By Dr. Akilah Cadet
Sundays you feel anxiety, anger, and frustration about your job. You're frequently late to work. Your appearance changes and you no longer volunteer or engage in opportunities. Gone are the days of you staying for the happy hours or any social work event. And somehow your feeling of impostor syndrome increases even when you know you’re qualified to do the job. Any of these feelings sound familiar? If so, it is time to evaluate your mental health at work.
To wrap up Mental Health Awareness Month I’d like to talk about the importance of mental health in the workplace. You should have JOY at work. Not that you have to be on cloud 9 everyday, but you really should enjoy your job and the people around you. I would know.
I was diagnosed with major depressive disorder or severe depression in 2016 due to a horrible job. I want to be clear just because you're experiencing some lows in the workplace it does not mean you have a mental illness. It just means you have to be proactive about changing the negative behavior you experience and/or feel.
If you are in a place where you're experiencing any of these following signs it's time to put yourself first:
Sunday Simmer: If you spend any part of your Sundays thinking about how much you do not want to go to work, see your boss, or work with your team that is what I call the Sunday Simmer. You bubble with anger, frustration, anxiety, or disappointment. If you feel you are simmering one or more of these ways you must do something about it! Is there someone you can talk to at work like a mentor or advisor? Can you report to someone else or move to a different department? Whatever it is, don't stay in the simmer because if you're giving your Sundays to work you're at a higher risk for increased anxiety and depression as one in 20 workers are at risk.
Fashion Fail: I love fashion! When I had that horrific job, I did not care what I wore to work. I would wear black all the time. Not like on trend black, but just the easiest thing to wear to get out the door. You should care about how you look in general and wear things that make you feel good about yourself. For example, if you were the type of person who prepped their work outfit the night before and now you throw whatever is clean on, that is a sign that you are giving up and or don’t feel appreciated at work. This is not a good sign. When I decided it was time for me to GTFO one of the first things I did was start to dress up for myself. It was a way that I showed up for me and honestly I felt better about myself and more confident. I guess you could say I was dressing for the job I wanted and not the one I had.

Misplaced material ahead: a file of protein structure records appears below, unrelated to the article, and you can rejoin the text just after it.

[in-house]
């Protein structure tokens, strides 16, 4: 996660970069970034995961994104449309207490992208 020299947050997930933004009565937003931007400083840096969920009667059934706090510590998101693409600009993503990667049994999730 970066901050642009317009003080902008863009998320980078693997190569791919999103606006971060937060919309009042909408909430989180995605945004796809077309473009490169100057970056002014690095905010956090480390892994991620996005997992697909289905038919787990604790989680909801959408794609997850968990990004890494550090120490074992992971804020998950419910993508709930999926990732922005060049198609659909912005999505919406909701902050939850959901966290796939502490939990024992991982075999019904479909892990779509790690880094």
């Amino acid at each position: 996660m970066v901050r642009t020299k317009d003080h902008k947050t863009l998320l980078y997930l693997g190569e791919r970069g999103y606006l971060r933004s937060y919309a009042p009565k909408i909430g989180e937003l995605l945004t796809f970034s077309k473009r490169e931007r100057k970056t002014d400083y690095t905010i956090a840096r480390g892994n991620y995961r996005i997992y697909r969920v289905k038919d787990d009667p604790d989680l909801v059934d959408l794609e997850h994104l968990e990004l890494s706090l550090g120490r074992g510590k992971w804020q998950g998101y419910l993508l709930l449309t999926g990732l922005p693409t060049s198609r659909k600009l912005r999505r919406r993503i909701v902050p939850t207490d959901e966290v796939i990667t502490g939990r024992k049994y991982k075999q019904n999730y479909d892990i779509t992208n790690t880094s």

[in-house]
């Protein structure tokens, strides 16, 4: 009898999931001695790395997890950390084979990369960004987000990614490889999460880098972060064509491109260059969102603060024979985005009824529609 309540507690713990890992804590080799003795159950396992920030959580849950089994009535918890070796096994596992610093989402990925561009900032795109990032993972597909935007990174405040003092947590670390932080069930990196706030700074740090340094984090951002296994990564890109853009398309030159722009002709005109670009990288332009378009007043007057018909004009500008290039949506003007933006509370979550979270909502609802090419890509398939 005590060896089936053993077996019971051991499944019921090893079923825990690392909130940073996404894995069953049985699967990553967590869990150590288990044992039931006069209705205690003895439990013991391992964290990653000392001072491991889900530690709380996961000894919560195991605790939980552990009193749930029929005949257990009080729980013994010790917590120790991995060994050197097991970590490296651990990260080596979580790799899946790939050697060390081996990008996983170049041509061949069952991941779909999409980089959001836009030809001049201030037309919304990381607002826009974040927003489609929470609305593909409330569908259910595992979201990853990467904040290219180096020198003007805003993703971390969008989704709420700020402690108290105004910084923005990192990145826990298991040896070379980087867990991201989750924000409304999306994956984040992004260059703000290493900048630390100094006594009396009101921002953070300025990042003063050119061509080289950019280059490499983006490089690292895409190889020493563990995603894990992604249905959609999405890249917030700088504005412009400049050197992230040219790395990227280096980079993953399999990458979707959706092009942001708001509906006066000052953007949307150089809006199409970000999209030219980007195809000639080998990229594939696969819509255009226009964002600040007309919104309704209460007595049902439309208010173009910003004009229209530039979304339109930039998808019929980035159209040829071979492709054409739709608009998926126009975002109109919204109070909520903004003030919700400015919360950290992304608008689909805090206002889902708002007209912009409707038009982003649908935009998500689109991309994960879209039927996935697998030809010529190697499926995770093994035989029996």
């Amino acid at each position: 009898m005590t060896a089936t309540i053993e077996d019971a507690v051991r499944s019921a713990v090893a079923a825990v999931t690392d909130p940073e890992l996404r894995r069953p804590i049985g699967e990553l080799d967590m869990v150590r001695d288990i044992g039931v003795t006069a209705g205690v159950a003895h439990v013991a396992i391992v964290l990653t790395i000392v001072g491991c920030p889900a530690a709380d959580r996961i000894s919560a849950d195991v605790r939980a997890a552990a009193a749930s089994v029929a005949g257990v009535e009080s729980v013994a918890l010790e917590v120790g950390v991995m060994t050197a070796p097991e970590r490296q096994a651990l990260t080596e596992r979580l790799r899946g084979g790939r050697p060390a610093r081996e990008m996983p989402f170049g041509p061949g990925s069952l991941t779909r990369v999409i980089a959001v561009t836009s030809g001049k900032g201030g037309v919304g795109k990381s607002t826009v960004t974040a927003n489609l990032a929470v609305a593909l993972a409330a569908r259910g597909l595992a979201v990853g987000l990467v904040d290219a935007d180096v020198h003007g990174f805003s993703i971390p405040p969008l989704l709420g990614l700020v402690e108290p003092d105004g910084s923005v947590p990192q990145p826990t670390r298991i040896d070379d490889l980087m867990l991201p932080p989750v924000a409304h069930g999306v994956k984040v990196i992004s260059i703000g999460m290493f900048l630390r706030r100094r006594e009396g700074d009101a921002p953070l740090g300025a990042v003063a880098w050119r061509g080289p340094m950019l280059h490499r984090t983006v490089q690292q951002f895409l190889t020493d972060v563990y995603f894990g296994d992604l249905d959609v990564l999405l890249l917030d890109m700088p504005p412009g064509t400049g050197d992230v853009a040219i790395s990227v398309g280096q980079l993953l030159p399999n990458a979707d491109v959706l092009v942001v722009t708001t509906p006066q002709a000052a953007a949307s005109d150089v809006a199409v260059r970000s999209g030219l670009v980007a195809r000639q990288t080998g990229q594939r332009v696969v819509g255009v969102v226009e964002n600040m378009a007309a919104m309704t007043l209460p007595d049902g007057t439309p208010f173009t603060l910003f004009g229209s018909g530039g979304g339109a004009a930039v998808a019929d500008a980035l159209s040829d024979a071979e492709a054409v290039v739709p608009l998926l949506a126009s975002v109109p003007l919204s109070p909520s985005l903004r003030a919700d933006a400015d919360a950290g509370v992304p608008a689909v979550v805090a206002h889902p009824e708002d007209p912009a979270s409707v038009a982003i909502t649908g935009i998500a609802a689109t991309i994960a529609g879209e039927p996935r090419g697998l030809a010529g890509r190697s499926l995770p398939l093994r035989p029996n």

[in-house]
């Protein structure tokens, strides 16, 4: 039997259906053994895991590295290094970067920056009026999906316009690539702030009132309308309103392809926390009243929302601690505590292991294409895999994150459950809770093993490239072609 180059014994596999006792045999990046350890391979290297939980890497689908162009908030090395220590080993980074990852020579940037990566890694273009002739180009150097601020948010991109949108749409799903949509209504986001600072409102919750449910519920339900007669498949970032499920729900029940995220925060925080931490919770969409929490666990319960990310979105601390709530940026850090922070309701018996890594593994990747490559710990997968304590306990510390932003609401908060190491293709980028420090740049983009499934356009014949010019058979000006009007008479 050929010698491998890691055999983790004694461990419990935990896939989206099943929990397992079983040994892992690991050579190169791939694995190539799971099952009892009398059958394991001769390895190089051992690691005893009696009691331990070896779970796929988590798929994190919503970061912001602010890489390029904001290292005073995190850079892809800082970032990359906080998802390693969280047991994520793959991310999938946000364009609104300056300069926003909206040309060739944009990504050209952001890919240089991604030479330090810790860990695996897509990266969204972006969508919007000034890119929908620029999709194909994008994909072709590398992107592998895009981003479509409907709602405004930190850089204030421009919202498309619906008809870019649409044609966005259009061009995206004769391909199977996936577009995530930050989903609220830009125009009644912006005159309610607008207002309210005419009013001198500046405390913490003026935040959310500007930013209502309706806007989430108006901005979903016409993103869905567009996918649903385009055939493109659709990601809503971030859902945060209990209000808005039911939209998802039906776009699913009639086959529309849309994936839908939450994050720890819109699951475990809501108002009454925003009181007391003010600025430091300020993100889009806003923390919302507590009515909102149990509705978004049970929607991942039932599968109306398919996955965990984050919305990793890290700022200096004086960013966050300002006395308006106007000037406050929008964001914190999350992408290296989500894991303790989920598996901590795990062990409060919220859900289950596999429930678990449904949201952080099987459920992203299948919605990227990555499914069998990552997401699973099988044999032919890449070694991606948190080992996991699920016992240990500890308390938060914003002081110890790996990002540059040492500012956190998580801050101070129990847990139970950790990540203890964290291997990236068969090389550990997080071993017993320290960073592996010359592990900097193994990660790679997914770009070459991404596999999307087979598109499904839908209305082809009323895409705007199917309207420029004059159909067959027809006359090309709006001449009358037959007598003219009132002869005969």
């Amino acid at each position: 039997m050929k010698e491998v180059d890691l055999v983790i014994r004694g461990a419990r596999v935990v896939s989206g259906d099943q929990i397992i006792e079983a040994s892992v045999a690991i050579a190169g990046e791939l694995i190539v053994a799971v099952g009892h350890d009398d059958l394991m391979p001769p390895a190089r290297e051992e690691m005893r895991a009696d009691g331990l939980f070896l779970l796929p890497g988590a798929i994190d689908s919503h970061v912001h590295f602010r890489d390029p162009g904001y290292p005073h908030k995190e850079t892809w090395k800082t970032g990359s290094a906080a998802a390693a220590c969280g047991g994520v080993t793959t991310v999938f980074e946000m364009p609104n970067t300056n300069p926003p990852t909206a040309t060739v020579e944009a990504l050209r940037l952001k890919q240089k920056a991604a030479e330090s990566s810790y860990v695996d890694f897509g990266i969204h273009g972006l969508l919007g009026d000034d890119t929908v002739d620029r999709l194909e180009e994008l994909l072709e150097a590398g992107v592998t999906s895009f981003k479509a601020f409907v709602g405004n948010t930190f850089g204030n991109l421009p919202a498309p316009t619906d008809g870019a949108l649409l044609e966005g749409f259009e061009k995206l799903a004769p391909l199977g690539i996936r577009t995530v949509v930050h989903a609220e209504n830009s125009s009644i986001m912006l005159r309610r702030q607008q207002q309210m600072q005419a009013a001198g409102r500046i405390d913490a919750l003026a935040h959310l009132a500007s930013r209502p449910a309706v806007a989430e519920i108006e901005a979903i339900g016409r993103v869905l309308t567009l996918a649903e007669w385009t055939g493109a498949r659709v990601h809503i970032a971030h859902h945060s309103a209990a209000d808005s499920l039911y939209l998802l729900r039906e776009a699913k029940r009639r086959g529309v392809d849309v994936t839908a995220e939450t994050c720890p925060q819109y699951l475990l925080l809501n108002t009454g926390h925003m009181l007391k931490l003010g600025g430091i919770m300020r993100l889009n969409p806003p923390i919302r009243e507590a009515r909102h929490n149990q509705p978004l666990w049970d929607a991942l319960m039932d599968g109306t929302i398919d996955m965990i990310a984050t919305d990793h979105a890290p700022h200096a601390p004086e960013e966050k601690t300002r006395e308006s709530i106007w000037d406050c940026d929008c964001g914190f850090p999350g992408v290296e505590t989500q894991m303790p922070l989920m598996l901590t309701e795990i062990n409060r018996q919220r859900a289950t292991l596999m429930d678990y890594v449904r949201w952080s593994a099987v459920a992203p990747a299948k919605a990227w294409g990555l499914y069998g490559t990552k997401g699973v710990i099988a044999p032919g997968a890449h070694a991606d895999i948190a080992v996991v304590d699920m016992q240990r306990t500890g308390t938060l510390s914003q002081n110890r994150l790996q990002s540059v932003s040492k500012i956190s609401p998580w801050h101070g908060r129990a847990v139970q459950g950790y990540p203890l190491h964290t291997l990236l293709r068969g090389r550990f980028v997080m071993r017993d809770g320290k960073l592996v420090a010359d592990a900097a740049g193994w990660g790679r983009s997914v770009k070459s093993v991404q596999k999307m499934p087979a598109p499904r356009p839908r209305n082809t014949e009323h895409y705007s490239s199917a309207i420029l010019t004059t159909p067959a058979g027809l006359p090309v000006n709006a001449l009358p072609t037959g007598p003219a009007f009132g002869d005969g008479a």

On Time When You Get There: Remember when you started your new job and you were always on time if not early. If you get to work when you feel like it you no longer care about the consequences like you did when you started. This is another visual cue that you don't care about the job, don't respect your supervisor or your team, or feel like you are not respected, valued, or appreciated. A quick way to fix this is to go to the gym before work or get up earlier to stop by your favorite cafe for coffee or your favorite breakfast burrito. Do something that makes you feel good about getting up and going to work. When I was transitioning out from the awful job there was this cute donut shop that had donuts for dogs. Some days of the week I would stop by and get my little guy one as it brought me joy.
Happiness is instrumental to work/life harmony. You spend more time at work than you do in your personal life. It is important you enjoy the work and the time that you spend there. If you don’t like being at work you need to come up with a plan to reconnect with your work happiness. If you are unable to then it is time to GTFO aka move on as these signs can lead to sadness, depression, anxiety, stress, and other health problems.
Here’s what you can do. Take mental health days! It is perfectly fine to use your sick or vacation days for self-care. You need to be your best and if a day or three away from the office helps, do it! If you are bringing the disappointment of your 9-5 home, talk to someone about it. It may be a friend, family member, or partner, but know that even with support it may be time to talk to a Therapist. There are many ways to connect with a therapist that is right for you either in person, over the phone/text, or video chat. I see my amazing therapist once a week!
Executive Coaches (like me, wink) are a great start too. They can help you with any changes or behavior modifications needed to improve your experience at work. There are limitations as they are not therapists (I recommend therapy for leaders when needed) but a combination of a Therapist, Coach, and/or a friend or family member is a great start to finding your joy. YOU deserve to be happy.